UK Buyout Values Reach New Peak

Preliminary estimates of third quarter UK buyout activity published by the Centre for Management Buyout Research (CMBOR) give a total market value of GBP11.4 billion (ecu 16.2 billion) for the year to date – already substantially above 1997’s record GBP10.7 billion full year value.

Estimated at GBP3.6 billion, 1998’s third quarter was the second highest in value terms since 1989. However, the number of completions recorded, 135, was the lowest since the third quarter of 1995.

Further evidence that the overall market figures are distorted by a small number of very large buyouts emerges from CMBOR’s analysis of deals valued at less than GBP50 million: although 120 such transactions were recorded in the third quarter, they accounted for only GBP800 million of market value for the period. Entry PE ratios for larger deals reached 18.3 in the third quarter, compared with 13.5 in 1997.

Buy-in activity now appears to be declining, with only 42 MBIs recorded in the three months to September, the lowest total since the first quarter of 1996. The average size of MBIs, which rose to GBP59 million from GBP50 million in the third quarter, has increased consistently since mid-1997, when MBI deals averaged GBP11 million.

Growth in average buyout values has been extremely modest by comparison; these averaged some GBP12.7 million in the third quarter, an increase from GBP12.1 million in the preceding three months. Buyout numbers fell slightly to 93, two fewer than in the previous quarter.

As expected, levels of public-to-private deal activity remained high; eight going-private transactions completed during the quarter, taking the tally for 1998 to date to 22 – more than the total recorded for the previous six years.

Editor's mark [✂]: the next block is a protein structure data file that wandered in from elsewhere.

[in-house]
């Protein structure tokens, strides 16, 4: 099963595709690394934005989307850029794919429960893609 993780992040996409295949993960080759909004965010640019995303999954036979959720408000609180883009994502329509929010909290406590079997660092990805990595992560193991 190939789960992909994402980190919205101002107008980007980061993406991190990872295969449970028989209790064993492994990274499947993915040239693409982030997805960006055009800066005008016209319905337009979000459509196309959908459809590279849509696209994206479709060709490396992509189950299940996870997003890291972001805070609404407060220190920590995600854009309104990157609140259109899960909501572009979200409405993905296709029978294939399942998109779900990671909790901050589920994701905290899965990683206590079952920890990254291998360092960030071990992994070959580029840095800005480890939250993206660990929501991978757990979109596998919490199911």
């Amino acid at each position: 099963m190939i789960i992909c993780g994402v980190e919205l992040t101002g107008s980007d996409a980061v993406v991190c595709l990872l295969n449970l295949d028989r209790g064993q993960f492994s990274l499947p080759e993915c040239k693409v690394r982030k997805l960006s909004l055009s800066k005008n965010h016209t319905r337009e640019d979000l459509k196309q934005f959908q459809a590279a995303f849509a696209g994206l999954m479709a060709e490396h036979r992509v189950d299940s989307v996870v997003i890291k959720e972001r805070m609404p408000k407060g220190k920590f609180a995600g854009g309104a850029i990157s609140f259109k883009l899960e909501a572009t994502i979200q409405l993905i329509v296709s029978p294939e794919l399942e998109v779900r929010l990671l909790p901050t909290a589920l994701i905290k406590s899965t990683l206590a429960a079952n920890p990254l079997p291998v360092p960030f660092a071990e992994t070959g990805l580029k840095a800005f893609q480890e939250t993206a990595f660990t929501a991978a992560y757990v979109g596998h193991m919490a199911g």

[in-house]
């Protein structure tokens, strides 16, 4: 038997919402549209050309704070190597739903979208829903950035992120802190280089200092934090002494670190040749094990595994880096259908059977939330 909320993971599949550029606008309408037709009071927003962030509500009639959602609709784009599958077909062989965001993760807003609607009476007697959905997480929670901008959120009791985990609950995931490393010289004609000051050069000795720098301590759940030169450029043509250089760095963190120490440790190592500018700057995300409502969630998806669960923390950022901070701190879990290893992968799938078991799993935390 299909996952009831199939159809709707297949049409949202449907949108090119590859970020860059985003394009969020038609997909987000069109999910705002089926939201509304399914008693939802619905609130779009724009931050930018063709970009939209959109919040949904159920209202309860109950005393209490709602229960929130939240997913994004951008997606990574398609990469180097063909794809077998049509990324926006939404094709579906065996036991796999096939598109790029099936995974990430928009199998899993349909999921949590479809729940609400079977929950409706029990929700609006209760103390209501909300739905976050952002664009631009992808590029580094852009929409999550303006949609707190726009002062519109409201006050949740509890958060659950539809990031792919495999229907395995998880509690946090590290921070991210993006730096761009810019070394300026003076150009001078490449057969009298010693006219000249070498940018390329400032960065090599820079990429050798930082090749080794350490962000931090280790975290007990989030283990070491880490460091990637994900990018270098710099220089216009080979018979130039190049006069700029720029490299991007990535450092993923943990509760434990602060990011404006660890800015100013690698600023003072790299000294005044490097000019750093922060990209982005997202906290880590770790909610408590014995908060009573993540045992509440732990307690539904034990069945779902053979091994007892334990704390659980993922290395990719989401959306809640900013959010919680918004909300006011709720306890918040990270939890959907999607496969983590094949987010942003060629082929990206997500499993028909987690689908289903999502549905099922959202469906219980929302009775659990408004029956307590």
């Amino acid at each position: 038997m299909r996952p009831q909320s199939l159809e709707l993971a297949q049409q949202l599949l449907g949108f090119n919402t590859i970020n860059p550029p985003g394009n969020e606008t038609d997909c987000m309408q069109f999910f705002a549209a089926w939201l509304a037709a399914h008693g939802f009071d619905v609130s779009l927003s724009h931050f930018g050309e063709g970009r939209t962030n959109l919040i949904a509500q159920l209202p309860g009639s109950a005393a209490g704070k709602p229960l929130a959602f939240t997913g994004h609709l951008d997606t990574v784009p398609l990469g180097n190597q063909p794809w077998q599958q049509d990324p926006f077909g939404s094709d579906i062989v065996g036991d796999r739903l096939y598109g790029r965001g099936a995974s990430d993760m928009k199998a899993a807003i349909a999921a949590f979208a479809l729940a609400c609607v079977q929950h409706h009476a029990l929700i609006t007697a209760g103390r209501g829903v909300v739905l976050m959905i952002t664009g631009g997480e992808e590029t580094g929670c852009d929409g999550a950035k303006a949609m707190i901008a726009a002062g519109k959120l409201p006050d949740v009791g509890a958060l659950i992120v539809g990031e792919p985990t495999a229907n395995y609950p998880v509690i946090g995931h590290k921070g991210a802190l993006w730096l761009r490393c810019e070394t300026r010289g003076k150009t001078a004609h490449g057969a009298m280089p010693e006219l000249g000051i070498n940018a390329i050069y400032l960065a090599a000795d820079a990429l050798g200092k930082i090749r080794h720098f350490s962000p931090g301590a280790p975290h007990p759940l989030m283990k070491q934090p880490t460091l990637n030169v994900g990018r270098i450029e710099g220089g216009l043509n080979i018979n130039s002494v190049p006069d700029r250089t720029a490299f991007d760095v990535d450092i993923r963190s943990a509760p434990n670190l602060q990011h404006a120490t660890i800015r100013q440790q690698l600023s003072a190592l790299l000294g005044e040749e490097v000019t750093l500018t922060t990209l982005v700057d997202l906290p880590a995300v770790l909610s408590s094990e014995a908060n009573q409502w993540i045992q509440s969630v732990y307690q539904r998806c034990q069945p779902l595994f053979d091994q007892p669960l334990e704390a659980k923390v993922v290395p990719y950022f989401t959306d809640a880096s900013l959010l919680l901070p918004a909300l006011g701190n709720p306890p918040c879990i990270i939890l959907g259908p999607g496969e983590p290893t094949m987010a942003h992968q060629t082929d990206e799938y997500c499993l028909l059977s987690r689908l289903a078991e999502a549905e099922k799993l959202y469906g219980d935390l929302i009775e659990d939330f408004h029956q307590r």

Flotation activity has been extremely sparse in 1998, and only one buyout was listed during the third quarter, taking the total to six for the year to date.

Falling exit levels are beginning to give rise to serious worries about future performance. Tom Lamb, UK managing director of Barclays Private Equity, CMBOR’s co-sponsor, suggested the UK buyout market may be heading for an “exit pile-up”.

Capital of GBP32 billion has been deployed in more than 1,900 buyouts and buy-ins in the UK in the last three years, whereas total funds raised in the new issue market have averaged only GBP7 billion annually over the past five years. Tom Lamb observed that the trade sale market is now also declining sharply, as one would expect during the current phase of the economic cycle.

Given the high entry PE ratios seen recently in the buyout market, the recent stock market corrections pose a further threat to future returns. The consensus is that earnings growth rates will be lower than most observers predicted earlier this year; as a consequence, Tom Lamb said, “many investors, particularly in the mega-deals, may struggle to match their entry PE ratios on the way out”.

Chris Ward, head of private equity at Deloitte & Touche Corporate Finance (CMBOR’s co-sponsor), predicted a further decline in market activity in the coming months. He pointed out that recent market growth has been driven solely by large deals and added: “The temporary closing of the high-yield market and the caution of some banks will mean that larger deals at frothy prices are going to become harder to justify”.

As a result, Chris Ward envisages a “period of stand-off until corporate vendors’ pricing expectations return to levels that are sustainable on the basis of fundamentals rather than financial engineering”.

Table 1: UK Buyouts and Buy-ins, 1996-1998

Quarter Buyout Value Buy-in Value Total Value

No. (GBPm) No. (GBPm) No. (GBPm)

1996 QI 102 1,097 41 1,955 143 3,052

1996 QII 131 782 65 604 196 1,385

1996 QIII 106 639 49 644 155 1,282

1996 QIV 95 1,135 53 970 148 2,105

1997 QI 121 911 67 1,716 188 2,626

1997 QII 123 948 55 613 178 1,561

1997 QIII 104 995 53 1,179 157 2,173

1997 QIV 97 1,605 68 2,530 165 4,135

1998 QI 106 1,075 66 3,239 172 4,314

1998 QII 95 1,155 46 2,327 141 3,482

1998 QIII 93 1,180 42 2,500 135 3,600

Source: CMBOR/Barclays Private Equity/Deloitte & Touche

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